7. The flight device of claim 2, with a cockpit that is located in a thickening of the fuselage's upper side, said thickening being as long as said fuselage.

8. The flight device of claim 7, wherein said cockpit is partially integrated in said fuselage.

9. The flight device of claim 2, wherein the entire configuration has fluid transitions, so that it is not exactly discernible where said fuselage stops and where said wings start.

10. The flight device of claim 8, wherein the entire configuration has fluid transitions, so that the boundary between fuselage and cockpit is not exactly discernible.

11. The flight device of claim 2, wherein the outlet edge of said wings on the wing tip has an angle between 60° and 120° to the flight device's longitudinal axis.

12. The flight device of claim 11, wherein the outlet edge of said wings on the wing tip has an angle between 70° and 110° to the flight device's longitudinal axis.

13. The flight device of claim 12, wherein the outlet edge of said wings on the wing tip has an angle between 80° and 100° to the flight device's longitudinal axis.

14. The flight device of claim 13, wherein the outlet edges of said wings on the wing tip have an angle of 90° to the flight device's longitudinal axis.

15. The flight device of claim 2, wherein the front edge of said wings has a shape that, from front to back, is first concave and then convex, and wherein the angle of the tangent of said curves, at the inflexion point 23 between the concave segment and the convex segment, has an angle between 35° and 55° relative to the flight device's longitudinal axis.

16. The flight device of claim 15, wherein the wings have a smaller angle of incidence than the lift-generating fuselage.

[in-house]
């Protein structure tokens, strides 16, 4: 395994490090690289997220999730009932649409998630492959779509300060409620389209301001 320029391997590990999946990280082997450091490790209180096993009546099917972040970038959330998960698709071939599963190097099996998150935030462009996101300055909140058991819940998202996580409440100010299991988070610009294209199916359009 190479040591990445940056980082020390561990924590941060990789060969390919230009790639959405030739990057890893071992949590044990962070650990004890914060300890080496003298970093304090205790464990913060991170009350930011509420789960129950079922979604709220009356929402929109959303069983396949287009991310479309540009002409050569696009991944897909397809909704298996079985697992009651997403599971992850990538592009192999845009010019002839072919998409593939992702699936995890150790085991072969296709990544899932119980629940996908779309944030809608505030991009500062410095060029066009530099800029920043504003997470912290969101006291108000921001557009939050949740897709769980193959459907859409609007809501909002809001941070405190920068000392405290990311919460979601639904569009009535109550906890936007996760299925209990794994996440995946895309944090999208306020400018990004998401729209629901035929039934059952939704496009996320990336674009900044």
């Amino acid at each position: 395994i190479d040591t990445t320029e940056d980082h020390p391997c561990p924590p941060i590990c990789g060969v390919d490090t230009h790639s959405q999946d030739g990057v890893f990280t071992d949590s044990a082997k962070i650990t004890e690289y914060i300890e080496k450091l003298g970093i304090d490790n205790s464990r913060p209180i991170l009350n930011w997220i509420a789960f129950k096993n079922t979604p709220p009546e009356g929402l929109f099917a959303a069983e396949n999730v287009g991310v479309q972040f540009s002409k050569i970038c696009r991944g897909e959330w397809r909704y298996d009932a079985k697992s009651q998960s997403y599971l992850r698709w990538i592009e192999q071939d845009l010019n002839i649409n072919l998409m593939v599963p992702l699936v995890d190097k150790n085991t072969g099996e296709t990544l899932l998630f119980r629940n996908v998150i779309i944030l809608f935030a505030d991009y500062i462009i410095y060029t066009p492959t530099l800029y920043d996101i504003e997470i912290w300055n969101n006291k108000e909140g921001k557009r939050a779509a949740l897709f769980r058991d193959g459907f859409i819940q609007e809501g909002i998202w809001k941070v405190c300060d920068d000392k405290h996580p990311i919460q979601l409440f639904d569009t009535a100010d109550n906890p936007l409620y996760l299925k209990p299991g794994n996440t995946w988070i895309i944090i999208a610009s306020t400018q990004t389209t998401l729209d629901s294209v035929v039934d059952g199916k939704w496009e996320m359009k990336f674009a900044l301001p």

17. The flight device of claim 1, wherein the steering around the longitudinal axis occurs only through swinging in opposite direction of said horizontal stabilizers.

18. The flight device of claim 2, wherein the ratio between the height and the length of the flight device is between 0.2 and 0.35.

19. The flight device of claim 2, having an aspect ratio of λ<3.

20. The flight device of claim 19, wherein the ratio between the length and the maximal span of the flight device including wings is between 0.5 and 1.5.

21. The flight device of claim 19, wherein the ratio between the length and the maximal span of the flight device including wings is between 0.75 and 1.5.

22. The flight device of claim 19, wherein the ratio between the length and the maximal span of the flight device including wings is between 0.7 and 1.0.

23. The flight device of claim 2, wherein the volume V available for freight has the following ratio to the length L and to the maximal span I of the flight device including wings: V=L·l·L·lk where the factor k lies between 30 and 90.